One project I find particularly ingenious is what the magazine calls "The Most Useless Machine." Basically, it's a box with a switch on top. When you turn the switch on, an arm comes out and turns the switch off, then it goes back into the box.

If you recall the toy bank that, when you put a quarter in a slot, a hand came out and grabbed it, this is pretty similar.

The difference is that with Make magazine, you not only read about it, but you can learn how to build one, often with basic tools.

I'm a strong advocate that we need to build more stuff. It's valuable learning for children and adults to know how things work, how to solve problems, and understand the basics of mechanics and electricity.

Make magazine also puts on a series of events called Maker Faire (see: http://makerfaire.com/newyork/2010/). Maker Faires are where do-it-yourselfers bring things they've made, whether they be machines, computers, Rube Goldberg contraptions, rockets, flamethrowers, boats, gadgets, or much more. Here's a link to a video from a 2009 Maker Faire -- http://www.youtube.com/watch?v=45xt-3Z5MI4

The first east coast event is happening on Saturday and Sunday, Sept. 25 and 26, in Queens, N.Y. I've not been to a Maker Faire, but am looking to attending this one. Not only are the items there fascinating, but the creativity, imagination and ingenuity that has gone into these items incredible. It's an inspiration to see first-hand that our ability to think and create is still alive.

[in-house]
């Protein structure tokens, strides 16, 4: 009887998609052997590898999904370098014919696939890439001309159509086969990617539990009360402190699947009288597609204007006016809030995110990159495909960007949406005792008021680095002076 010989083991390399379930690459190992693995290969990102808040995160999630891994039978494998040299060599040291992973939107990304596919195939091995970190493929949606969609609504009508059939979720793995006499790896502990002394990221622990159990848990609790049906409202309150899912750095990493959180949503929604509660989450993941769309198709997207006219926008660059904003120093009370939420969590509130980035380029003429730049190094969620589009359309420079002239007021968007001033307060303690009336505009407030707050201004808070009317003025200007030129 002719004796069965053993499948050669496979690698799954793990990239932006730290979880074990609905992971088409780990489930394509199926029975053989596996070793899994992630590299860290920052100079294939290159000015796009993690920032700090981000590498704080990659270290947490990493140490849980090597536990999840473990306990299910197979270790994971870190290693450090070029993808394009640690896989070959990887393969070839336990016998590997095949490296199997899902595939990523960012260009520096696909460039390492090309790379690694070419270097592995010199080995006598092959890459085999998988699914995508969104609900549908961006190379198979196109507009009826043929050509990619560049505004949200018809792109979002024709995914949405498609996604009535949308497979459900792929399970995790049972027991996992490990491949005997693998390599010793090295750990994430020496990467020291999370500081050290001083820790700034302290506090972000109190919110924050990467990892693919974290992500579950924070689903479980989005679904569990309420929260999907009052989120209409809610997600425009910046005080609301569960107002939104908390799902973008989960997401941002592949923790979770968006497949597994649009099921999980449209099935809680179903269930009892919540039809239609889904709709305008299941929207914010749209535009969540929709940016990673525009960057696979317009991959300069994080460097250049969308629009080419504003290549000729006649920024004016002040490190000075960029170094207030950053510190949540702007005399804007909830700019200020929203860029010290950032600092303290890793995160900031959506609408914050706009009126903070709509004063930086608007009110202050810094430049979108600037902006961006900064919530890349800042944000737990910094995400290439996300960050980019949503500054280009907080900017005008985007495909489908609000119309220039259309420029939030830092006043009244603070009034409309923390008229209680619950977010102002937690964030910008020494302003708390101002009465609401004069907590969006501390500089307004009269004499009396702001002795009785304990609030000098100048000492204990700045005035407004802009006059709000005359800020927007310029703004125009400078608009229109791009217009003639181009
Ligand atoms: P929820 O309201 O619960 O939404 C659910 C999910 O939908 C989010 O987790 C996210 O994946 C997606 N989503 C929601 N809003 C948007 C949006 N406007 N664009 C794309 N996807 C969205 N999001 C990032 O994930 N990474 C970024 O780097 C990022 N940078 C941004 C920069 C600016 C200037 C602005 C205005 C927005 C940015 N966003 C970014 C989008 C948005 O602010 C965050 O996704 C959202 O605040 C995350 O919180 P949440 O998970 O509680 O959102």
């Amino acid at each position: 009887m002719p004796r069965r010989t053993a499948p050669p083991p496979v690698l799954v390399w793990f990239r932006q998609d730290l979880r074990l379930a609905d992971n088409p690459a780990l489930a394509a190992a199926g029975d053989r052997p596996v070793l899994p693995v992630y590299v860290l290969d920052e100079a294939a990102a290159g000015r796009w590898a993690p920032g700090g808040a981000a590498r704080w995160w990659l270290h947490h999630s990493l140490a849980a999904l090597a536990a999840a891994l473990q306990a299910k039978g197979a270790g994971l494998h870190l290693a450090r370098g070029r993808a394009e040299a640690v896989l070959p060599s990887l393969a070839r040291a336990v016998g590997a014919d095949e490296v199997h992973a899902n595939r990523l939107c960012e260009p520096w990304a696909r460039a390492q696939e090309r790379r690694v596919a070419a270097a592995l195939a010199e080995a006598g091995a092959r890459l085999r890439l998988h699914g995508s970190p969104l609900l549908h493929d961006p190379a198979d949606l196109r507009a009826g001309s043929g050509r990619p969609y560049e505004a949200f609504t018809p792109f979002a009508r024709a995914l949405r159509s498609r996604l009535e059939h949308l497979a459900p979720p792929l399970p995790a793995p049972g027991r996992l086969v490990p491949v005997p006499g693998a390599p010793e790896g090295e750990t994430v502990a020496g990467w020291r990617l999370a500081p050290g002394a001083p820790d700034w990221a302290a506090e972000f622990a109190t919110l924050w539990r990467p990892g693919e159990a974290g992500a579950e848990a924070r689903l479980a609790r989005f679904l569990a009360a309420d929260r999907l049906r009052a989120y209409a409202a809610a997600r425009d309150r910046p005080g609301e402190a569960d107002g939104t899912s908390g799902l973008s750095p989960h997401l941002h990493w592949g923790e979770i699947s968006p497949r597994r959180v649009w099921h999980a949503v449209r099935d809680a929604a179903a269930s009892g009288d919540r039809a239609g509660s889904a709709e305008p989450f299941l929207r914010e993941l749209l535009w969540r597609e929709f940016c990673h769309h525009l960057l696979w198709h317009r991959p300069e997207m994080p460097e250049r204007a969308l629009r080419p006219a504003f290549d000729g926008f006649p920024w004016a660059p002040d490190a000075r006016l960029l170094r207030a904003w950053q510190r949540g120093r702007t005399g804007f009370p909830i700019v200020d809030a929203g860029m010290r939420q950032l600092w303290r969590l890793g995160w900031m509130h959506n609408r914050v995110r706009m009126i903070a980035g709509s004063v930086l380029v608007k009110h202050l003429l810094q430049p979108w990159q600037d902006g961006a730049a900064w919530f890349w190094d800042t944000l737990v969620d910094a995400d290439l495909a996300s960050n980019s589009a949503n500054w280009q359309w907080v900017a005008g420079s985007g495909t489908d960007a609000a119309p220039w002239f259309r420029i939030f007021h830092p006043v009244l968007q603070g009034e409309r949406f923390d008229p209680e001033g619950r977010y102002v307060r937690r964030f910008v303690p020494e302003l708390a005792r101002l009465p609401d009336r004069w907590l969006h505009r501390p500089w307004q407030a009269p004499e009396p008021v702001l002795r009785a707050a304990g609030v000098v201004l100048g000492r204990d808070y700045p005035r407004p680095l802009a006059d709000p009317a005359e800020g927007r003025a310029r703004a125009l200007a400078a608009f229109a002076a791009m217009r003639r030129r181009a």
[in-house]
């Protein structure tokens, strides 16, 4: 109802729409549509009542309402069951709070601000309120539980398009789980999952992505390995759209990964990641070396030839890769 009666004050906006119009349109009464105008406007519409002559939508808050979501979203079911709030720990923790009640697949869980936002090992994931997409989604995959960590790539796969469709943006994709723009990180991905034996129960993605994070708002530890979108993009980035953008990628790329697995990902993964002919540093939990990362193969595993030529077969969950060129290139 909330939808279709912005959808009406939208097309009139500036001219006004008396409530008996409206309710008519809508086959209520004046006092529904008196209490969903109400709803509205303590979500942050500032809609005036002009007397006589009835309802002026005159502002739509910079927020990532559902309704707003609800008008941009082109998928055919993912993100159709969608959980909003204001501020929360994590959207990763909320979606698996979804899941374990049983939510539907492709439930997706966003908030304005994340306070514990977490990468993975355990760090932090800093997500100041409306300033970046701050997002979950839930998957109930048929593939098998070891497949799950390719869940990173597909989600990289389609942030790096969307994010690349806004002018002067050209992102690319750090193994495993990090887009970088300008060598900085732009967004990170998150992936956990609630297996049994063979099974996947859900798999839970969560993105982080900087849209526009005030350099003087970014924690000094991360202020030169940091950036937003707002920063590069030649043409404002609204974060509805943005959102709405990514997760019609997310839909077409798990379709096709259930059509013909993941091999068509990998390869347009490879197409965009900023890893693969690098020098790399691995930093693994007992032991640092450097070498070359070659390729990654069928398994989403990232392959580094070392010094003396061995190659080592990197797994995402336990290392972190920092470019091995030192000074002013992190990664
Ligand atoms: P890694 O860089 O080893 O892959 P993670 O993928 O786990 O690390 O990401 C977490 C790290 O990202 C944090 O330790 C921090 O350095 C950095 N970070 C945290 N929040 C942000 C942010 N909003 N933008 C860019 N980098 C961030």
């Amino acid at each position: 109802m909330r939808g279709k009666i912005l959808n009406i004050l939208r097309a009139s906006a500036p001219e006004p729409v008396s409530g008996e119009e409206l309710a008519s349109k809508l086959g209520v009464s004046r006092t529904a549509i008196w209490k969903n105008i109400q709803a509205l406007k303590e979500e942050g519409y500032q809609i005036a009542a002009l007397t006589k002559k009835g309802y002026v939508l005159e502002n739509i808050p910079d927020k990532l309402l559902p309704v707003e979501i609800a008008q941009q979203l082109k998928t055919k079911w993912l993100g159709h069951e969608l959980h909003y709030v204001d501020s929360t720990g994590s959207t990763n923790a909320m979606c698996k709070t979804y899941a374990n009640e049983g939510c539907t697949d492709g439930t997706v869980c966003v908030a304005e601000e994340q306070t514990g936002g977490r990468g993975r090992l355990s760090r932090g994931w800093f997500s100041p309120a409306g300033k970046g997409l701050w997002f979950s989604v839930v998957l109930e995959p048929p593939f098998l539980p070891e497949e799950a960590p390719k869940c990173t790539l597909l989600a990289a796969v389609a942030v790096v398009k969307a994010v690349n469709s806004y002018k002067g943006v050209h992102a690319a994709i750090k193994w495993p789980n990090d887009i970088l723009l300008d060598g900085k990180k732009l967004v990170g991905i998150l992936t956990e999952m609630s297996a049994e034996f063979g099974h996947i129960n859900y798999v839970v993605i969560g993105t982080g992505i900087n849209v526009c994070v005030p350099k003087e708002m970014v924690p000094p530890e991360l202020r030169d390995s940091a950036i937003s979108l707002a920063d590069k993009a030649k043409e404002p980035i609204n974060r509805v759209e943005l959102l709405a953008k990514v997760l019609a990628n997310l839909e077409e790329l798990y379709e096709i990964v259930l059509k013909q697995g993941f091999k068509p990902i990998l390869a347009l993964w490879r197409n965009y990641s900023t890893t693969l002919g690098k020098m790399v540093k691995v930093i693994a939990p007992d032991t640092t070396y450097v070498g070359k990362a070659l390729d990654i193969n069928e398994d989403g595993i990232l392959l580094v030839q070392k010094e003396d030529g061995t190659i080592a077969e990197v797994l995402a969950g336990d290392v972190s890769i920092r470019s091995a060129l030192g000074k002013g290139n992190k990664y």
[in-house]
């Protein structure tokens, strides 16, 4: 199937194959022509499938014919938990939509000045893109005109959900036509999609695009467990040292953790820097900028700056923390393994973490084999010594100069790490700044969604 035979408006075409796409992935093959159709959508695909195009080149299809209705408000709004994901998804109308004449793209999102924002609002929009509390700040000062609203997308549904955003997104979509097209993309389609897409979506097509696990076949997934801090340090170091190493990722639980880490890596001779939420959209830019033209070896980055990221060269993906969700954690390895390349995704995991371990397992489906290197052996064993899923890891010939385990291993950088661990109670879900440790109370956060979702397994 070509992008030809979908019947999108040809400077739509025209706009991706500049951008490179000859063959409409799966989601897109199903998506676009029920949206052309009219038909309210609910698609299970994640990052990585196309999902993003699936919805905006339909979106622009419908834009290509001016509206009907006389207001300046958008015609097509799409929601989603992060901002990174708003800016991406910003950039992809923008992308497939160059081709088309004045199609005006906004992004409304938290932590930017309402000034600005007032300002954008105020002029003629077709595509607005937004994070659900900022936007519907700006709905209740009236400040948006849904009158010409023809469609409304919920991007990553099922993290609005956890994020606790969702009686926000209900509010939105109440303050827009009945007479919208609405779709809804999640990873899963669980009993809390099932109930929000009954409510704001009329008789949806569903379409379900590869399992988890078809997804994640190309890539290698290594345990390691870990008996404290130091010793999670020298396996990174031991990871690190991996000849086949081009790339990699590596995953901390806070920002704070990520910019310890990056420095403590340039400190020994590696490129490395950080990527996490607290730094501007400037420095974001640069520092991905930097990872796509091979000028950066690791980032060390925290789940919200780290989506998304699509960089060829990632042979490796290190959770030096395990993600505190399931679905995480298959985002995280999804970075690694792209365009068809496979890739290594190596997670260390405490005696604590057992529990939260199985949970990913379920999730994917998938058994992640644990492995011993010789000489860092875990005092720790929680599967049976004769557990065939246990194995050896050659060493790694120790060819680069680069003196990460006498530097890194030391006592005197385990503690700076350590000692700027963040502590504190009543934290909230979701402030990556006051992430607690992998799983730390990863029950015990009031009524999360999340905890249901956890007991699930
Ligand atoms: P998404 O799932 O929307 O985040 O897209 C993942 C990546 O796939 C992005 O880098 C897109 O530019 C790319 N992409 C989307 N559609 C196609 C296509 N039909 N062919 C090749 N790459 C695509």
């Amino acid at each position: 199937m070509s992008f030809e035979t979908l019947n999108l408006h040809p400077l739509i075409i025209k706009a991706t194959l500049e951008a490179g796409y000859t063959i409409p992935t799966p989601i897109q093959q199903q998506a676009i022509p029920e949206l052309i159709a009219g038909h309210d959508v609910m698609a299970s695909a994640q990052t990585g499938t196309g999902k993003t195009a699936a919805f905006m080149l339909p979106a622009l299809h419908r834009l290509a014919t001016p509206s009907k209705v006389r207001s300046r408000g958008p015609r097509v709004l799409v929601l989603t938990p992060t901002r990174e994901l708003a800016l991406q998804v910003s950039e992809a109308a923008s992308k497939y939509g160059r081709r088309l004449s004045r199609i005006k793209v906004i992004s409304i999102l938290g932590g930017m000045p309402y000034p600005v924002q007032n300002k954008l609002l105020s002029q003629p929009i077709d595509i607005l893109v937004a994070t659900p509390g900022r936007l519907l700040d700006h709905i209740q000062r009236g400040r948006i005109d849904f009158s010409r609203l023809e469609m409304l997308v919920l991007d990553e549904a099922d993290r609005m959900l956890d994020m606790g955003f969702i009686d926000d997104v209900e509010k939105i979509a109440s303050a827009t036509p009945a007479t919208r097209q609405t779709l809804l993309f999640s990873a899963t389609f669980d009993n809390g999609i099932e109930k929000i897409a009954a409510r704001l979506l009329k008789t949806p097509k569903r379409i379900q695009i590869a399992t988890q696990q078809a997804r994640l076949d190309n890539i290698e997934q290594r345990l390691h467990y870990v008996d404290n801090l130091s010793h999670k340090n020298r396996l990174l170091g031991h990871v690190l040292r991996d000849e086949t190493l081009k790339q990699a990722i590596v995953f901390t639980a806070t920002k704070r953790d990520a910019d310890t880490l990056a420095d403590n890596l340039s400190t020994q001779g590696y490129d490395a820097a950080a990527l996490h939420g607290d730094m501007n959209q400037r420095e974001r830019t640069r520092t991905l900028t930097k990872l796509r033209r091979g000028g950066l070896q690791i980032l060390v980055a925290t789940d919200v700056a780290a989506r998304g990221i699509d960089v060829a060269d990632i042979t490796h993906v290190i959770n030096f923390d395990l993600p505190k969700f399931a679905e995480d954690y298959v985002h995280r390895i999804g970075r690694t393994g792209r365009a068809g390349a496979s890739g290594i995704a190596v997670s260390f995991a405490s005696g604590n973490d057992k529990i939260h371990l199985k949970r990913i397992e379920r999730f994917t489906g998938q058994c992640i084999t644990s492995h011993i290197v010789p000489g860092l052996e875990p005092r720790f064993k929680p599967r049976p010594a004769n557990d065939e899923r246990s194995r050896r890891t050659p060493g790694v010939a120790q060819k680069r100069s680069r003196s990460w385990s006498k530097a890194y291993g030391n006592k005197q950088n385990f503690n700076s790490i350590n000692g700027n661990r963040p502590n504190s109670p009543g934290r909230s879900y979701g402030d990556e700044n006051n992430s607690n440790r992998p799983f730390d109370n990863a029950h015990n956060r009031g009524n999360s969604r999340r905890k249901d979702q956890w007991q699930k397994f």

For kids, it's a great opportunity to see things that ordinary people have built. Much like the television show CSI gets children interested in science, Make magazine and Maker Faires can expose children to other areas of interest that could spark imagination in them.

One of these days, pick up a copy of Make magazine and follow the instructions to build something. It might be the start of something great for your family. And you may discover an artist in your family.

Mark Mathias, a 30-plus year veteran of information technology and a resident of Westport, Connecticut, was named by Computerworld magazine to their inaugural list of “Premier 100 IT Leaders.” This column was originally published in the Westport News on Wednesday 1 September 2010.